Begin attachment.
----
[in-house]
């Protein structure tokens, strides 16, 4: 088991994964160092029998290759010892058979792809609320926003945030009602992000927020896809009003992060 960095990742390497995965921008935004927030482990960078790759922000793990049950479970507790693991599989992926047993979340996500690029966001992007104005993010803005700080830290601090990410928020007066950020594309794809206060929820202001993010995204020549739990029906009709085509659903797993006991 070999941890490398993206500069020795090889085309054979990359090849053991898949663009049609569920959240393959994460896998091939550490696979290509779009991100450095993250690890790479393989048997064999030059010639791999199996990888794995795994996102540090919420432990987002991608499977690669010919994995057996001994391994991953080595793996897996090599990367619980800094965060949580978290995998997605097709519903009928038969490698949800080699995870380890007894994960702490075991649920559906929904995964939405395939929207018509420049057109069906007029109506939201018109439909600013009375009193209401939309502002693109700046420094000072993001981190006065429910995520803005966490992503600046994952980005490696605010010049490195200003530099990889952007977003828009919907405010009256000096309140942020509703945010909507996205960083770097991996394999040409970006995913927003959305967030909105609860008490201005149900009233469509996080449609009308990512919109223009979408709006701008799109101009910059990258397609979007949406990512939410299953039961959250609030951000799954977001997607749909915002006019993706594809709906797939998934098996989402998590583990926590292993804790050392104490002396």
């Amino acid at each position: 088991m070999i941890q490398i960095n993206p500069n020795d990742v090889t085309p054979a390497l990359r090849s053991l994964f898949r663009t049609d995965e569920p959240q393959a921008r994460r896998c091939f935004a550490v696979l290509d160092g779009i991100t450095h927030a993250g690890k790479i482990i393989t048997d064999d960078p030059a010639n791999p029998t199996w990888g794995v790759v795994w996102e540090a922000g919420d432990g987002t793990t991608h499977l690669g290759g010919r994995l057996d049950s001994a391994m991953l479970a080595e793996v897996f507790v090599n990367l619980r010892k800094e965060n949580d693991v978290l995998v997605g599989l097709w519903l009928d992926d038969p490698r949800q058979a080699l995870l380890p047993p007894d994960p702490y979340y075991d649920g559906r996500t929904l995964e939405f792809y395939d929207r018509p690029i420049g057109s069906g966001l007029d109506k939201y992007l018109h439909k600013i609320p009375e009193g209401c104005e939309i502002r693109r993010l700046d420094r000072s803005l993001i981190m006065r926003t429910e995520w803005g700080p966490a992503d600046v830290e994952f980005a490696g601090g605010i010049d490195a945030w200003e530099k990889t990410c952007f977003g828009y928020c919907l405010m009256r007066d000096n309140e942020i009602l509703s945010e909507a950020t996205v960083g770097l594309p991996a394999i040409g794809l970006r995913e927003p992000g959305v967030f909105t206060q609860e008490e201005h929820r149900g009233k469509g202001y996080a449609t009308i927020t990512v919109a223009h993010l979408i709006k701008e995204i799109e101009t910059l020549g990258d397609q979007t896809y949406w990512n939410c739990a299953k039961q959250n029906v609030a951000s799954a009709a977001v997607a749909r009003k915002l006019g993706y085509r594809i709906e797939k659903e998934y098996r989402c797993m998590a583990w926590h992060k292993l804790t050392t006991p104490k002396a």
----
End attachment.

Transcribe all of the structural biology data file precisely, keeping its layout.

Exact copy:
[in-house]
């Protein structure tokens, strides 16, 4: 088991994964160092029998290759010892058979792809609320926003945030009602992000927020896809009003992060 960095990742390497995965921008935004927030482990960078790759922000793990049950479970507790693991599989992926047993979340996500690029966001992007104005993010803005700080830290601090990410928020007066950020594309794809206060929820202001993010995204020549739990029906009709085509659903797993006991 070999941890490398993206500069020795090889085309054979990359090849053991898949663009049609569920959240393959994460896998091939550490696979290509779009991100450095993250690890790479393989048997064999030059010639791999199996990888794995795994996102540090919420432990987002991608499977690669010919994995057996001994391994991953080595793996897996090599990367619980800094965060949580978290995998997605097709519903009928038969490698949800080699995870380890007894994960702490075991649920559906929904995964939405395939929207018509420049057109069906007029109506939201018109439909600013009375009193209401939309502002693109700046420094000072993001981190006065429910995520803005966490992503600046994952980005490696605010010049490195200003530099990889952007977003828009919907405010009256000096309140942020509703945010909507996205960083770097991996394999040409970006995913927003959305967030909105609860008490201005149900009233469509996080449609009308990512919109223009979408709006701008799109101009910059990258397609979007949406990512939410299953039961959250609030951000799954977001997607749909915002006019993706594809709906797939998934098996989402998590583990926590292993804790050392104490002396």
């Amino acid at each position: 088991m070999i941890q490398i960095n993206p500069n020795d990742v090889t085309p054979a390497l990359r090849s053991l994964f898949r663009t049609d995965e569920p959240q393959a921008r994460r896998c091939f935004a550490v696979l290509d160092g779009i991100t450095h927030a993250g690890k790479i482990i393989t048997d064999d960078p030059a010639n791999p029998t199996w990888g794995v790759v795994w996102e540090a922000g919420d432990g987002t793990t991608h499977l690669g290759g010919r994995l057996d049950s001994a391994m991953l479970a080595e793996v897996f507790v090599n990367l619980r010892k800094e965060n949580d693991v978290l995998v997605g599989l097709w519903l009928d992926d038969p490698r949800q058979a080699l995870l380890p047993p007894d994960p702490y979340y075991d649920g559906r996500t929904l995964e939405f792809y395939d929207r018509p690029i420049g057109s069906g966001l007029d109506k939201y992007l018109h439909k600013i609320p009375e009193g209401c104005e939309i502002r693109r993010l700046d420094r000072s803005l993001i981190m006065r926003t429910e995520w803005g700080p966490a992503d600046v830290e994952f980005a490696g601090g605010i010049d490195a945030w200003e530099k990889t990410c952007f977003g828009y928020c919907l405010m009256r007066d000096n309140e942020i009602l509703s945010e909507a950020t996205v960083g770097l594309p991996a394999i040409g794809l970006r995913e927003p992000g959305v967030f909105t206060q609860e008490e201005h929820r149900g009233k469509g202001y996080a449609t009308i927020t990512v919109a223009h993010l979408i709006k701008e995204i799109e101009t910059l020549g990258d397609q979007t896809y949406w990512n939410c739990a299953k039961q959250n029906v609030a951000s799954a009709a977001v997607a749909r009003k915002l006019g993706y085509r594809i709906e797939k659903e998934y098996r989402c797993m998590a583990w926590h992060k292993l804790t050392t006991p104490k002396a």